Japanese banks continued to lend at an all-time high in July as pandemic pain persists
Japanese bank lending hit a record high in July as regional lenders continued to increase lending to small businesses affected by the coronavirus pandemic, central bank data showed on Tuesday.
But the annual rate of increase in lending from large banks has slowed as demand for financing from large corporations eased, suggesting that the wall of money printed by the Bank of Japan has helped cope with immediate tensions over corporate finance.
Total loans from banks and shinkin Credit unions grew 6.3% in July from a year earlier, reaching a record 572.7 trillion yen ($ 5.4 trillion) and accelerating from a gain of 6.2 % in June, according to BOJ data.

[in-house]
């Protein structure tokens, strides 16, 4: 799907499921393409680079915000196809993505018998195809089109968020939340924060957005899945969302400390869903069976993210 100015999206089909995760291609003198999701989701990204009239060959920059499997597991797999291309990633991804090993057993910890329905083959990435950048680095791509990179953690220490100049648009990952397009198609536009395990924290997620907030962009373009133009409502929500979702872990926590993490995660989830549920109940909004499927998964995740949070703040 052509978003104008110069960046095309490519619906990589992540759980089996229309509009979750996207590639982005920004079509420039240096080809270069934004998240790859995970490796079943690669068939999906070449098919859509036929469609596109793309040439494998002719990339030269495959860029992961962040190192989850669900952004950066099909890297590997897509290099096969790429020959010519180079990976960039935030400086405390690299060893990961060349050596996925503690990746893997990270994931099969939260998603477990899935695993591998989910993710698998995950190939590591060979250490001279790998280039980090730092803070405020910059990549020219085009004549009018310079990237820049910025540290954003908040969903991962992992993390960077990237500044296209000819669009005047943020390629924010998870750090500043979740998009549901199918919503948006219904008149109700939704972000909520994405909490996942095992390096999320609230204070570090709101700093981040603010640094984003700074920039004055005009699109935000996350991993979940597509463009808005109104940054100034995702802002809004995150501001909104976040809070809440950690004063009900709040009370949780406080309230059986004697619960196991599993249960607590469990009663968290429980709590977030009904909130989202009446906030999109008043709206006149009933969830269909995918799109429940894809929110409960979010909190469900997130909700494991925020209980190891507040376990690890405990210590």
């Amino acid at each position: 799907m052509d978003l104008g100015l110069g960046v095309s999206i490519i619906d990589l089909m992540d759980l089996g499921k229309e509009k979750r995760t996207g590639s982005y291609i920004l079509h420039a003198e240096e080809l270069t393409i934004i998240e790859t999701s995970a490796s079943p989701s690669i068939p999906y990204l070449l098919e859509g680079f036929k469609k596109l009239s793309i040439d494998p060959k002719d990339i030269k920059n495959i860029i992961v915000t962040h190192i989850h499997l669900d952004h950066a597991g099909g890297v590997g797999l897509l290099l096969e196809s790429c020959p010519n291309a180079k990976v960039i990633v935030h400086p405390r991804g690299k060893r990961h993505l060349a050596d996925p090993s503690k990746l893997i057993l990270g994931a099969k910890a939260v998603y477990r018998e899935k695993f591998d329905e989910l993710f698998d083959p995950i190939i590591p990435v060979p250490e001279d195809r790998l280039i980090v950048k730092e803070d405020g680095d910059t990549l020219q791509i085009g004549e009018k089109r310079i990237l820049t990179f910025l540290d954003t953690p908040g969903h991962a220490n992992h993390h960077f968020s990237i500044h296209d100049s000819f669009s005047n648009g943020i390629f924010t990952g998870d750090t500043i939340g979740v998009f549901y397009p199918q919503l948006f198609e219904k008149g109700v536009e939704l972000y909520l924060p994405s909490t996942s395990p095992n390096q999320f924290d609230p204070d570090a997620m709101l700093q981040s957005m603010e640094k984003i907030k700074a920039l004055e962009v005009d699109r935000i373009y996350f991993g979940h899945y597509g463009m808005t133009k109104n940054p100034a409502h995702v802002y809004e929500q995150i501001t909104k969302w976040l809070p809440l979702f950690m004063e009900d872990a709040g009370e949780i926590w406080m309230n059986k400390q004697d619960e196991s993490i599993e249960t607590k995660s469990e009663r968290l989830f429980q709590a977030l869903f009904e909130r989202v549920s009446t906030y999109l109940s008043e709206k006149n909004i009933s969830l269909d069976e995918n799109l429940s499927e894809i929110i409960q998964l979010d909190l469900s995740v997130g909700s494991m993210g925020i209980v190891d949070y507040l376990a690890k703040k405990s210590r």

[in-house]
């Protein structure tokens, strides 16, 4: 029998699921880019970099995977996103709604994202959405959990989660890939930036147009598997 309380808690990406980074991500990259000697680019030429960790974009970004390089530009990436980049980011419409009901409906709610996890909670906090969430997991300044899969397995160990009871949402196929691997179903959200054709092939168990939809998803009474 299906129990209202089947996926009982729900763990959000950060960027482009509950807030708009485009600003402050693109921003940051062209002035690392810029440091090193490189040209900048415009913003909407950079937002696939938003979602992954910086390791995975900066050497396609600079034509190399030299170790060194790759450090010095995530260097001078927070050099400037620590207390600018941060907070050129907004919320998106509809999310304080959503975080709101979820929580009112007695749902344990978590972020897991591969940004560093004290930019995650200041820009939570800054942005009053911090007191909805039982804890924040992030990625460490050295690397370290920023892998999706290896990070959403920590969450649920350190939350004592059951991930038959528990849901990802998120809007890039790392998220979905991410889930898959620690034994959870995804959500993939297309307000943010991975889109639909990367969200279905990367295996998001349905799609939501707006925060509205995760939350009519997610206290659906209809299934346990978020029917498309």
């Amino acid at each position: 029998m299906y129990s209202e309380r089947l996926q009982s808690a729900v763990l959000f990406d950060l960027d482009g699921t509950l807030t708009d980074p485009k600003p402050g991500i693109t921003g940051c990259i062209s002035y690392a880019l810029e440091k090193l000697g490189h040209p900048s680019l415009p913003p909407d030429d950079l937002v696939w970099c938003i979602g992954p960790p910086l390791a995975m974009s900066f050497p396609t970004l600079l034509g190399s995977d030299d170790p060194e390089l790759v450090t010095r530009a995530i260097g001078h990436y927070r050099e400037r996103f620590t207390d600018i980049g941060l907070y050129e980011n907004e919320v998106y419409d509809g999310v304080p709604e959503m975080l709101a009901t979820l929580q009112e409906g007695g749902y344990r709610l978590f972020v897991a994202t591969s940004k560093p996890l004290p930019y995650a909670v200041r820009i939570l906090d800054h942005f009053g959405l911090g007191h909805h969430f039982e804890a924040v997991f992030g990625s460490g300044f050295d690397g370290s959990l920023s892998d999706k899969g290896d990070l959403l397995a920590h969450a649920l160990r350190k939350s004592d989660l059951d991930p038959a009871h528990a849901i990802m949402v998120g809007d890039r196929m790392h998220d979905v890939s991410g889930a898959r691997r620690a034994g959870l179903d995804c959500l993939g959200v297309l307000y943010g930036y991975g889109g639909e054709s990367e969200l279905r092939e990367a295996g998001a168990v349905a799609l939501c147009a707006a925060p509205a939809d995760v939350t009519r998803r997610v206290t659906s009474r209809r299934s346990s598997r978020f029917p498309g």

This is the fastest growth rate since comparable data became available in 2001.
Loans by major banks rose 7.8% in July, after gaining 8.6% in June. Lending from regional banks rose 5.1%, following an increase of 4.7% in June and corresponding to a record level in 1991, according to the data.
“The demand for funds from large companies seems to have run its course. Some borrowers are also turning to commercial paper and corporate bonds to raise funds, ”a BOJ official told reporters.
“Small business loans continue to increase as borrowers take out cheap loans with government guarantees, although the pace of the increase is likely to slow down in the future,” the official said.
The widespread fallout from the health crisis is pushing Japan into a deep recession, forcing the government to draw up a massive stimulus package and the BOJ to ease policy in March and April.
Private financial institutions have played a key role in funneling money into the economy by following government demands to offer unsecured loans to cash-strapped businesses, most of which are said to be backed by government guarantees. .
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